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Tillman Scholars celebrate, remember Pat's legacy

April 14, 2011

Michael Mokwa, a marketing professor at Arizona State University’s W. P. Carey School of Business, is dedicated to helping his students “become more confident, competent and comfortable people.”

“No matter what situations my students are going to confront, I want to know that they can collaborate with others to create needed changes,” he said. He does this everyday as the Pat Tillman Foundation Distinguished Professor for the Tillman Scholars-ASU Leadership Through Action program at Arizona State University.

The Tillman Scholars-ASU program was established in 2005 after the Pat Tillman Foundation pledged $1.25 million to ASU, Tillman’s alma mater, to create and endow the program. It celebrates Tillman’s legacy and his leadership and motivational skills on and off the field. The program provides an educational experience that brings students, faculty and community leaders together in discussions and exercises. It seeks to inspire and support exceptional students who strive to promote positive change in themselves and the world. Pat’s Run on Saturday in Tempe also celebrates Tillman’s life and legacy.

“Pat was the most intriguing undergraduate college student I’ve ever met,” Mokwa said. “And part of it is that he just had this amazing sense of intellectual and practical curiosity. He wanted to learn about everything. And, he was always a ‘step-up’ guy.  When no one was talking in class, and it was an important discussion, Pat would initiate the discussion. When the team on the football field wasn’t very inspired or motivated, Pat would step in and inspire and motivate his fellow players.”

“He was an everyday, everywhere leader.”

About 14 students are selected each year for the program that is open to current ASU freshman and sophomores who are W. P. Carey School of Business majors, Barrett, the Honors College students, student athletes or student veterans. Once accepted into the program, students begin an intense experience that centers around personal development and community action. They read Where Men Win Glory: The Odyssey of Pat Tillman by Jon Krakauer and discuss materials about personal development, social entrepreneurship, becoming change agents and transformative leaders. “They discuss dealing with incredibly challenging issues to which there might be no answers, but that we need to confront,” Mokwa said.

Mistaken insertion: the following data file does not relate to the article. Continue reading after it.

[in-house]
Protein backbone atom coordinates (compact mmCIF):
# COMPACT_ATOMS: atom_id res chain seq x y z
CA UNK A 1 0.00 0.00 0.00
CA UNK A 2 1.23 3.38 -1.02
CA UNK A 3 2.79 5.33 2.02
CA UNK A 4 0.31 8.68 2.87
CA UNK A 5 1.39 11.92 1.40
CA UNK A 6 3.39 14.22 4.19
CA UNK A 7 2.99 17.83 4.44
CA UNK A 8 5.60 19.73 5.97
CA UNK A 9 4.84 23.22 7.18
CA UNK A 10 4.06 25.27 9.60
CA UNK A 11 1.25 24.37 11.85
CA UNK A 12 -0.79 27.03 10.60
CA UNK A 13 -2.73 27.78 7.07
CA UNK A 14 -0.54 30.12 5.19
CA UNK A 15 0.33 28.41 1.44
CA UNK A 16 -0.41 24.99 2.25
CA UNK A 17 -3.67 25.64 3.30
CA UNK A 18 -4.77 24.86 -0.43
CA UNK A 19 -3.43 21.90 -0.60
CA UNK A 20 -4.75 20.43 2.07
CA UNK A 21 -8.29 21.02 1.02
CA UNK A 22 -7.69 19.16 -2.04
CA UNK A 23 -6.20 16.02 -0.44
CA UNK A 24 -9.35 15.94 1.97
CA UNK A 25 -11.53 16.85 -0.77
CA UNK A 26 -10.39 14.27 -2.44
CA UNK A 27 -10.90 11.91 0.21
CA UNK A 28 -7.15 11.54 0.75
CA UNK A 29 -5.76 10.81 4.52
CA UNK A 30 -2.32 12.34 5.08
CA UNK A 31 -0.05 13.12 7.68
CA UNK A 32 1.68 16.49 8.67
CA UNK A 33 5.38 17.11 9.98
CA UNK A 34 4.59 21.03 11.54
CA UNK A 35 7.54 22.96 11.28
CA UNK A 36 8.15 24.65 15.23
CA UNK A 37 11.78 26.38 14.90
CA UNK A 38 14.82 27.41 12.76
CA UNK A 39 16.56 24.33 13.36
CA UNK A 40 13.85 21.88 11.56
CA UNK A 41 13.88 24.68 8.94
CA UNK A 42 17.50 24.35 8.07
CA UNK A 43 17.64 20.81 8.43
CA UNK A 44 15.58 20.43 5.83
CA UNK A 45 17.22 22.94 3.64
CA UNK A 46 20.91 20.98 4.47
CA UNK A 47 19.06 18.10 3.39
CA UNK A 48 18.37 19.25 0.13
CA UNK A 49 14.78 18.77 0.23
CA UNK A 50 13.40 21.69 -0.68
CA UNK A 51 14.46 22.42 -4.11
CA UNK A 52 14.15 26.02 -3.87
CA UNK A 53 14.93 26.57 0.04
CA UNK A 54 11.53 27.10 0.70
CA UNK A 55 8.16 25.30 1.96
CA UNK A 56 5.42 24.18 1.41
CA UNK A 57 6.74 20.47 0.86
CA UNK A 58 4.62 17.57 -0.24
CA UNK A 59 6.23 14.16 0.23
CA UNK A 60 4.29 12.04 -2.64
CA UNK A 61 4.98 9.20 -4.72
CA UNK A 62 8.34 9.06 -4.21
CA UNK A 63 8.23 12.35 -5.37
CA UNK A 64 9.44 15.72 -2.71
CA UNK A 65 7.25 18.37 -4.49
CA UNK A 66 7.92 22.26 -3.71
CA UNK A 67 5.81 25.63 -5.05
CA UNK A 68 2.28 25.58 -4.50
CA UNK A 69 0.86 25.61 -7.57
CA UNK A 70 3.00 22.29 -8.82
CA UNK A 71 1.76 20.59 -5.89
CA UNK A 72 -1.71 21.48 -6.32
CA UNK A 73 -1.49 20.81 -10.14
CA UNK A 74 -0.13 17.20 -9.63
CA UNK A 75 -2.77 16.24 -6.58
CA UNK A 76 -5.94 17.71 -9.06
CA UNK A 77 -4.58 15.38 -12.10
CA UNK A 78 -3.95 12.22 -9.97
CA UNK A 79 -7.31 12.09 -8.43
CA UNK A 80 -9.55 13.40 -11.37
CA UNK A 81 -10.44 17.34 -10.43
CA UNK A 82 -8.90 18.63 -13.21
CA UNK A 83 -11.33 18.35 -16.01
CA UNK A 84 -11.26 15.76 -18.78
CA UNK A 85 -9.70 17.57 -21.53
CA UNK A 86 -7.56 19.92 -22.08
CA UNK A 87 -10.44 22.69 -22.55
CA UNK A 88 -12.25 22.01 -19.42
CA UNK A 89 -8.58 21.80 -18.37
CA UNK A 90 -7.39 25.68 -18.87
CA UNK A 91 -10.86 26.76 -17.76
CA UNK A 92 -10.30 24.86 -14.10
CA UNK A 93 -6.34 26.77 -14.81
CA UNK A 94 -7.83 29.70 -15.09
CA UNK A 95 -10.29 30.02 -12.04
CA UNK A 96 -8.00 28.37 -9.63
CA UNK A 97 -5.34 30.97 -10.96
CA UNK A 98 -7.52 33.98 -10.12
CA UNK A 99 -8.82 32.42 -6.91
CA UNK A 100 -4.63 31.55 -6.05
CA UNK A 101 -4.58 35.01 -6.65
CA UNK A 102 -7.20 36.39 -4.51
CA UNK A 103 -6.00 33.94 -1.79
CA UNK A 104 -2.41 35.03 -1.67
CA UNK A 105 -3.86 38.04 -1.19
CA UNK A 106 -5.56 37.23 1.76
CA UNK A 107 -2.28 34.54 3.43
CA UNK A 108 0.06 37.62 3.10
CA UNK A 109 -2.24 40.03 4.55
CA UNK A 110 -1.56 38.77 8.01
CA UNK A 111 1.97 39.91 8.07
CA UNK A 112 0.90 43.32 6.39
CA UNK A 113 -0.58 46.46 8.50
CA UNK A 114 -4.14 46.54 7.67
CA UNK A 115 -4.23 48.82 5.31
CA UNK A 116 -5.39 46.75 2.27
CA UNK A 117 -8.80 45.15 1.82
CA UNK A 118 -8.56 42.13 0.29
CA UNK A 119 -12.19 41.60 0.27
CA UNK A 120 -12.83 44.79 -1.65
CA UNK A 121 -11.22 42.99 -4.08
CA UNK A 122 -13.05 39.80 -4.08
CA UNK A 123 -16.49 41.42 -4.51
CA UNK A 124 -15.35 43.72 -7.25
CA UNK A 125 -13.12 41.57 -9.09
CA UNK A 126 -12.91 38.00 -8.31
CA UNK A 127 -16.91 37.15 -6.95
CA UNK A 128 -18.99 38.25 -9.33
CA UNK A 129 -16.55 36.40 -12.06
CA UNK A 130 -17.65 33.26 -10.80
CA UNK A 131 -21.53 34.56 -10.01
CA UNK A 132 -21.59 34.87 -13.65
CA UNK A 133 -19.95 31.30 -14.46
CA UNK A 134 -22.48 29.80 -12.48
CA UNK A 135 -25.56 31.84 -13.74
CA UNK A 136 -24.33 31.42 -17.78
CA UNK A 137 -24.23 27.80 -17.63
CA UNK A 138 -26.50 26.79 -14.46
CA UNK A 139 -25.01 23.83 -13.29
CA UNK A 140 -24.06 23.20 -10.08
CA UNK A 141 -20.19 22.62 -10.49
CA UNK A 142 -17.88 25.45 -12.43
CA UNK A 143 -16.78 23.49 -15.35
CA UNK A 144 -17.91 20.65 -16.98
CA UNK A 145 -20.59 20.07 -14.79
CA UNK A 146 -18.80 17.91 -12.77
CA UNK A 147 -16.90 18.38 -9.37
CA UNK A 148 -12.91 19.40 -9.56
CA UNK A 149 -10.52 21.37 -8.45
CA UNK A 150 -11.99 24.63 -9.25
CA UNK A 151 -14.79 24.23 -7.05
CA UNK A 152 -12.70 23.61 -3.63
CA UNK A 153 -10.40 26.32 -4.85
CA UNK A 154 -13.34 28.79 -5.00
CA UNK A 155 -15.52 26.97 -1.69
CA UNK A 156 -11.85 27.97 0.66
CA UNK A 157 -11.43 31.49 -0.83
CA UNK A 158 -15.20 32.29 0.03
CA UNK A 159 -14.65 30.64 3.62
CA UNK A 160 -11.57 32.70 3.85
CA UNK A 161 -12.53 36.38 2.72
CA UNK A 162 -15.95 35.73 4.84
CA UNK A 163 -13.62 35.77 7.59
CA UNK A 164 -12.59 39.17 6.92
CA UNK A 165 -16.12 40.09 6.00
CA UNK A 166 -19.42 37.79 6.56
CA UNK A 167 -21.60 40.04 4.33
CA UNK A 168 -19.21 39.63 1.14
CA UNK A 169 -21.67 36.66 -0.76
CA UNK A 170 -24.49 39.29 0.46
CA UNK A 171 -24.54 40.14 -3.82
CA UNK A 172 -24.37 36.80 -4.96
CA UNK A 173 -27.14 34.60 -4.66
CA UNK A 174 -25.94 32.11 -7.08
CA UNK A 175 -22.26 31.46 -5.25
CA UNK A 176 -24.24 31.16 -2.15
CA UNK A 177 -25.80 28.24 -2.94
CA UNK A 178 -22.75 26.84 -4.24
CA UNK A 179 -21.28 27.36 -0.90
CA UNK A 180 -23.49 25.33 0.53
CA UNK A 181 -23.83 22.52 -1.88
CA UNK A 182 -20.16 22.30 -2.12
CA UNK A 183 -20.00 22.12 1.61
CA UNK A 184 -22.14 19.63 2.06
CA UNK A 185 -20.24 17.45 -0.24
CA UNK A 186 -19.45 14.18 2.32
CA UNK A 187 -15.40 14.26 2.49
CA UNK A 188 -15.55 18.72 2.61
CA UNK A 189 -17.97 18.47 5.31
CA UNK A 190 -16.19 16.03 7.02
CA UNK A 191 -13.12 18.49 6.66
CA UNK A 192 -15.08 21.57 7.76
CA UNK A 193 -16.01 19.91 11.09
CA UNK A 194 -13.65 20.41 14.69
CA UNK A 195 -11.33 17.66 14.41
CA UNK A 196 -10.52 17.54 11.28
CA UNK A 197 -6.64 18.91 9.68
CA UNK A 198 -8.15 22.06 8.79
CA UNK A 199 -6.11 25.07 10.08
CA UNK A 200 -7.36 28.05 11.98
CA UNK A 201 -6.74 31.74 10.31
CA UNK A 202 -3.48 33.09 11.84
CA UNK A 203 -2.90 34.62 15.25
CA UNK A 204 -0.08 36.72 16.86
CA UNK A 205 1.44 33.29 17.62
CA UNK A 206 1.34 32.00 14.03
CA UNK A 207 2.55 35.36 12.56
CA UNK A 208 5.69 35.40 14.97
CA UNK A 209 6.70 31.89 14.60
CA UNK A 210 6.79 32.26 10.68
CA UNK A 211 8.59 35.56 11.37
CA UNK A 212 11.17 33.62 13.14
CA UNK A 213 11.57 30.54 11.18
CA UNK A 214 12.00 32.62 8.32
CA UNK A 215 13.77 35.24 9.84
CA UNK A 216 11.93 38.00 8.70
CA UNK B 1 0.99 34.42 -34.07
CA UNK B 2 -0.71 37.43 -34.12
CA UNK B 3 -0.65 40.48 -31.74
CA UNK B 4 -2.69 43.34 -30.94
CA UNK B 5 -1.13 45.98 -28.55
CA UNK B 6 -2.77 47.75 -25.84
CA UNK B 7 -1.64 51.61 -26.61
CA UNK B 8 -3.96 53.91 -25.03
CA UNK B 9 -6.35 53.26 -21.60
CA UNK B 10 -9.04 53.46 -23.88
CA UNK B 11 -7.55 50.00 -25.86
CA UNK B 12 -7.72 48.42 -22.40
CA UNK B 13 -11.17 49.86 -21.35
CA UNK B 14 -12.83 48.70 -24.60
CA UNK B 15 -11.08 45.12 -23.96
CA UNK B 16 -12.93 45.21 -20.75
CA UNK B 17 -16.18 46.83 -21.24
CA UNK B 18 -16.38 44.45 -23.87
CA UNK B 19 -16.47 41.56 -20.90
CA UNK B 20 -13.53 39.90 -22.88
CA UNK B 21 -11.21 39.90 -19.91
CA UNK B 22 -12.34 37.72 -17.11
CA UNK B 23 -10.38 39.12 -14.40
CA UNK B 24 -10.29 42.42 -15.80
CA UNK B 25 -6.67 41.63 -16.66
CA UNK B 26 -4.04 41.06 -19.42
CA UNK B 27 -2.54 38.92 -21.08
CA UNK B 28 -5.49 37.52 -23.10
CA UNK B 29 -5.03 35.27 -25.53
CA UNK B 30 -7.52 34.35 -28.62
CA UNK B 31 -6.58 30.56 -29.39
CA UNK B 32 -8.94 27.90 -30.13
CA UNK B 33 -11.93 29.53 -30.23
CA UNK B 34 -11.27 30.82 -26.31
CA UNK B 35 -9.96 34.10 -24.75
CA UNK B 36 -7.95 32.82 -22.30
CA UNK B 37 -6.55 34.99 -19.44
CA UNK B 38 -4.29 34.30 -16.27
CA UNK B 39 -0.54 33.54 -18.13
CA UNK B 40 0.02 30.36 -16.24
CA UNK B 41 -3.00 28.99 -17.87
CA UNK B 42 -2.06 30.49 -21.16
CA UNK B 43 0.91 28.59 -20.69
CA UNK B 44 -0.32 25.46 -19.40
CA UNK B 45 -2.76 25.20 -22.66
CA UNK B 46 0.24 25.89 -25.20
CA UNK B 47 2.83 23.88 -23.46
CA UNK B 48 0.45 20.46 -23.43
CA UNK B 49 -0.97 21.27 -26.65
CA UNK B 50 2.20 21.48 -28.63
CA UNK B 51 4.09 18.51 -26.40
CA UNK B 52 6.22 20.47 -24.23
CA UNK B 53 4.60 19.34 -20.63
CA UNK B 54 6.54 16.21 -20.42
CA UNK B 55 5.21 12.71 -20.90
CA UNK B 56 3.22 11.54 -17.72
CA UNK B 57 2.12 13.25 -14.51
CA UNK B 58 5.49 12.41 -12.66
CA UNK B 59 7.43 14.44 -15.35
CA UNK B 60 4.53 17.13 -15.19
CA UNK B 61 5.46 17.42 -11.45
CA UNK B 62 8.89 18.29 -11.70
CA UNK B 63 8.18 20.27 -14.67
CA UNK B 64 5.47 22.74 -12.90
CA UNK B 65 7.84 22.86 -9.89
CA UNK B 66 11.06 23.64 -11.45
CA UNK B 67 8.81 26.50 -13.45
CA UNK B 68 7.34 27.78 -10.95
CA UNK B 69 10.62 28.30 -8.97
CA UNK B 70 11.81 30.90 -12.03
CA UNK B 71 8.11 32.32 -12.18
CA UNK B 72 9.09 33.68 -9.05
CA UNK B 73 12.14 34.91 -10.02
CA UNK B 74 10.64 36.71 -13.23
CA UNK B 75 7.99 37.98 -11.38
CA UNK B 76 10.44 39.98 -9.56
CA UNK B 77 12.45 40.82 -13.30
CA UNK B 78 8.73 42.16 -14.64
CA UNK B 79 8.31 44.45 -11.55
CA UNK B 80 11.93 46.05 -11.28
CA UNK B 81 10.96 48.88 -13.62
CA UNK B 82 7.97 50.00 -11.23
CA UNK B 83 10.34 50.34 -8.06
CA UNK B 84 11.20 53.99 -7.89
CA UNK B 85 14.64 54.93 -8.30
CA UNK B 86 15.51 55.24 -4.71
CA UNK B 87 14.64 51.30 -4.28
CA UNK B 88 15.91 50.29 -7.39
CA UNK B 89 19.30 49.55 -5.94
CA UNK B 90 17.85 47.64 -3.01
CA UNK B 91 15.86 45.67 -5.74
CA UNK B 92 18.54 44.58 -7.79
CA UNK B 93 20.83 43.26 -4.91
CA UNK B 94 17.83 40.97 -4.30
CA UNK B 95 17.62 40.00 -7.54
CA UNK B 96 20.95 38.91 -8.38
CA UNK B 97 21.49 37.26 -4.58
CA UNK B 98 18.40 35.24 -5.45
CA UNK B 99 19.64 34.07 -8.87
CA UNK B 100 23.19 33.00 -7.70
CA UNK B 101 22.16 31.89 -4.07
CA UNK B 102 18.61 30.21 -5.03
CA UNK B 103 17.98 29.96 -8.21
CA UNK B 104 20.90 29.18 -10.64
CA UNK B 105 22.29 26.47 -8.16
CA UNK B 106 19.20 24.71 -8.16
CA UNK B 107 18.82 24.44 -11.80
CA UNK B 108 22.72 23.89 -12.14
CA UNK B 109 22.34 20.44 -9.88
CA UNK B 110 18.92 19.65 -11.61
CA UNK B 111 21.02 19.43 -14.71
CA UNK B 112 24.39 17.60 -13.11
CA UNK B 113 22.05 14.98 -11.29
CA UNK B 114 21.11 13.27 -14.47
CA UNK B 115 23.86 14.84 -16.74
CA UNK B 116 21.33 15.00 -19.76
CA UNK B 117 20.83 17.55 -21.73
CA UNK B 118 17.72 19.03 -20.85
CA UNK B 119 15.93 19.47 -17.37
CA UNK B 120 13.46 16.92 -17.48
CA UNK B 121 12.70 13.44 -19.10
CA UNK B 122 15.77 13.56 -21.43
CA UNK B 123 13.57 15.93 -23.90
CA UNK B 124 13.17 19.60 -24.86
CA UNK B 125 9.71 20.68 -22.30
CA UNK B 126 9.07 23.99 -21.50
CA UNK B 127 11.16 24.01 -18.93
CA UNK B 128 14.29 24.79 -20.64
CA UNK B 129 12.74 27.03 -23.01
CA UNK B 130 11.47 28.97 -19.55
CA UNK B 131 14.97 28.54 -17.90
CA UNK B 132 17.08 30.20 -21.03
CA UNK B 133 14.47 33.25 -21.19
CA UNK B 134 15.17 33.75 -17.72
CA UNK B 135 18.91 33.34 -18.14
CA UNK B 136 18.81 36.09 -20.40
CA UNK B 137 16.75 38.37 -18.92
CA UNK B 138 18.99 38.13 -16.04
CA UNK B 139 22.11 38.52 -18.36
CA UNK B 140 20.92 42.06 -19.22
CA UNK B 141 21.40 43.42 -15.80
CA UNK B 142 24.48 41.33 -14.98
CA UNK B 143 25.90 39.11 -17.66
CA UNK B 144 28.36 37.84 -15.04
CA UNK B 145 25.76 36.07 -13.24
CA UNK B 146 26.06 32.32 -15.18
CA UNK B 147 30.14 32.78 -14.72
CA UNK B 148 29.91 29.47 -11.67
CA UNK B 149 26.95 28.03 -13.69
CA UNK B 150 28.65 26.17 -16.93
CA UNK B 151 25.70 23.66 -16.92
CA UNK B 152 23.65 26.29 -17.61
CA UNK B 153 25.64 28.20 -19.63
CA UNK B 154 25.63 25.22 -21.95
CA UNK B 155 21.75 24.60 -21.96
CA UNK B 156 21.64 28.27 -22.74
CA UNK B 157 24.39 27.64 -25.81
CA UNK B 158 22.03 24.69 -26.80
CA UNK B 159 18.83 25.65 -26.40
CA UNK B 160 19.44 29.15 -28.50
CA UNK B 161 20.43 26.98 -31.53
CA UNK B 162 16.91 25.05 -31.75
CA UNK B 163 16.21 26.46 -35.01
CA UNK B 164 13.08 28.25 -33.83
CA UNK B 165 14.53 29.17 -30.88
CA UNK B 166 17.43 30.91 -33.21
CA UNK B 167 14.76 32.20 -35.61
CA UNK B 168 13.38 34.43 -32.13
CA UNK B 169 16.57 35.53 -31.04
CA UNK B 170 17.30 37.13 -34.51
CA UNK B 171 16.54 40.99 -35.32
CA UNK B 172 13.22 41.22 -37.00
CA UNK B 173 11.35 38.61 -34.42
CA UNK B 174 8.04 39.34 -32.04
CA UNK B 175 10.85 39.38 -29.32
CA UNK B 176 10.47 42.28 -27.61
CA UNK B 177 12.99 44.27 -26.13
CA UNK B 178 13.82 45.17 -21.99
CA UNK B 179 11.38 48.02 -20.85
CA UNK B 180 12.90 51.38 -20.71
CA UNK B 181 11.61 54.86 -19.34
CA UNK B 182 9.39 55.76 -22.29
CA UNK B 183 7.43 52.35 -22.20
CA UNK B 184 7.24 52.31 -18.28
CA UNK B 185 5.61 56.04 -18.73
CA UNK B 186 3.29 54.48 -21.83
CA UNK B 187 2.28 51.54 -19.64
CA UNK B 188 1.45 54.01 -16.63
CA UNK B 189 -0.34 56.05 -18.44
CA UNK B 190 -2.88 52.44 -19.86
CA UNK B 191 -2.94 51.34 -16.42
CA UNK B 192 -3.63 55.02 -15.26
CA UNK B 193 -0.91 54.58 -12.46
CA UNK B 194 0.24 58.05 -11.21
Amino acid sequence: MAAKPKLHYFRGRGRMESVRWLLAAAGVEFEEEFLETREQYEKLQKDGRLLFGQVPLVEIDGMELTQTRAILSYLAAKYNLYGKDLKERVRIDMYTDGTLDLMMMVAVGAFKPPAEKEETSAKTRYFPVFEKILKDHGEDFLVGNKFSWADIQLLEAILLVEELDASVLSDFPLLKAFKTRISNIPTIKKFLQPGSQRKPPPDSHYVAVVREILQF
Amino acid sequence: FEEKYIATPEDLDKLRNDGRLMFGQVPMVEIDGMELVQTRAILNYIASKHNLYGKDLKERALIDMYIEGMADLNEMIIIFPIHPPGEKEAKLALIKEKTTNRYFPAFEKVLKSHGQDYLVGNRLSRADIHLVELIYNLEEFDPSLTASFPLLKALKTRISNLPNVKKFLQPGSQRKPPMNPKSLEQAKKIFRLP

The Tillman Scholars-ASU also participate in community service projects such as volunteering at Ronald McDonald houses, interacting with veterans and helping out during “Haircut Day” at Saint Vincent de Paul. Each student also creates a proposal for a service project that they will put into action, ranging from planning events to founding non-profit organizations.

One of this year’s students, Gabriella Kissinger, is a sophomore majoring in kinesiology and psychology. Her project focuses on sexual assault, informing students about how to prevent sexual assault and providing resources for survivors. She organized an event called “I ALWAYS Get Consent” to raise awareness for her cause.

“Being a Tillman Scholar has had a tremendous impact on my personal experience and goals. Our different class assignments, presentations and discussions with the rest of the class have really pushed me to look internally,” she explained.

Another Tillman Scholar-ASU, Yu Hin “Jeffrey” Lam, is currently a sophomore majoring in accounting and minoring in Mandarin-Chinese. “After graduating and passing the CPA exam, I hope to take my skills and experiences to pursue a career at one of the big four accounting firms, especially to align with their growth in Asia,” Lam said.

Throughout his experience emigrating to America as a child from Hong Kong, Lam has faced struggles as an immigrant, English learner, first-generation college student and developing Asian professional. His project as a Tillman Scholar-ASU seeks to address these issues by starting a chapter of a national organization called Ascend at ASU. The organization will serve as a resource for Asian immigrants and their families.

“The Tillman Scholars-ASU program has become a family to me. Through this program, I have developed some of the most amazing friendships; these are people who I can trust and we are always there to help each other out,” Lam said.

“Whenever I am in a hardship or troubling situation, I think of Pat Tillman’s values of dedication with his team and country, and his perseverance as a source of inspiration and motivation to overcome those obstacles no matter what.”